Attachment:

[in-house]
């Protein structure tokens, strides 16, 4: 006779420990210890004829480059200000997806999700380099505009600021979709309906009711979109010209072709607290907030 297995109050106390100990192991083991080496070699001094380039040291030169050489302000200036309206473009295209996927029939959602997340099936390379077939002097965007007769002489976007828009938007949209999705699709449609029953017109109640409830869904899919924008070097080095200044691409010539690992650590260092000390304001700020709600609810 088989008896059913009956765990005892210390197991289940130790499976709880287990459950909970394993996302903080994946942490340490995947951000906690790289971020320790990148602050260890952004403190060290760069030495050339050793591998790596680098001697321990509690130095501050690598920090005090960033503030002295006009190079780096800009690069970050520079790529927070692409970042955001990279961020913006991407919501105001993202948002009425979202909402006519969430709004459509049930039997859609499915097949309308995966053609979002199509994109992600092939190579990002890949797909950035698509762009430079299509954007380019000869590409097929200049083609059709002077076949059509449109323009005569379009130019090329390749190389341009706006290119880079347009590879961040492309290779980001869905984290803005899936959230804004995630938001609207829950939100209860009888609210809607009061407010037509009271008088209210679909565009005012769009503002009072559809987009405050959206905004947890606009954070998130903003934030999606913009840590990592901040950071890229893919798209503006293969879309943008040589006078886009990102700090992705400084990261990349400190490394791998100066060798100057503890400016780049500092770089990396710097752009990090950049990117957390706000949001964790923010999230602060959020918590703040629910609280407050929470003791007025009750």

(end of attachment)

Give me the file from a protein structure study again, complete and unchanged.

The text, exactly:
[in-house]
């Protein structure tokens, strides 16, 4: 006779420990210890004829480059200000997806999700380099505009600021979709309906009711979109010209072709607290907030 297995109050106390100990192991083991080496070699001094380039040291030169050489302000200036309206473009295209996927029939959602997340099936390379077939002097965007007769002489976007828009938007949209999705699709449609029953017109109640409830869904899919924008070097080095200044691409010539690992650590260092000390304001700020709600609810 088989008896059913009956765990005892210390197991289940130790499976709880287990459950909970394993996302903080994946942490340490995947951000906690790289971020320790990148602050260890952004403190060290760069030495050339050793591998790596680098001697321990509690130095501050690598920090005090960033503030002295006009190079780096800009690069970050520079790529927070692409970042955001990279961020913006991407919501105001993202948002009425979202909402006519969430709004459509049930039997859609499915097949309308995966053609979002199509994109992600092939190579990002890949797909950035698509762009430079299509954007380019000869590409097929200049083609059709002077076949059509449109323009005569379009130019090329390749190389341009706006290119880079347009590879961040492309290779980001869905984290803005899936959230804004995630938001609207829950939100209860009888609210809607009061407010037509009271008088209210679909565009005012769009503002009072559809987009405050959206905004947890606009954070998130903003934030999606913009840590990592901040950071890229893919798209503006293969879309943008040589006078886009990102700090992705400084990261990349400190490394791998100066060798100057503890400016780049500092770089990396710097752009990090950049990117957390706000949001964790923010999230602060959020918590703040629910609280407050929470003791007025009750």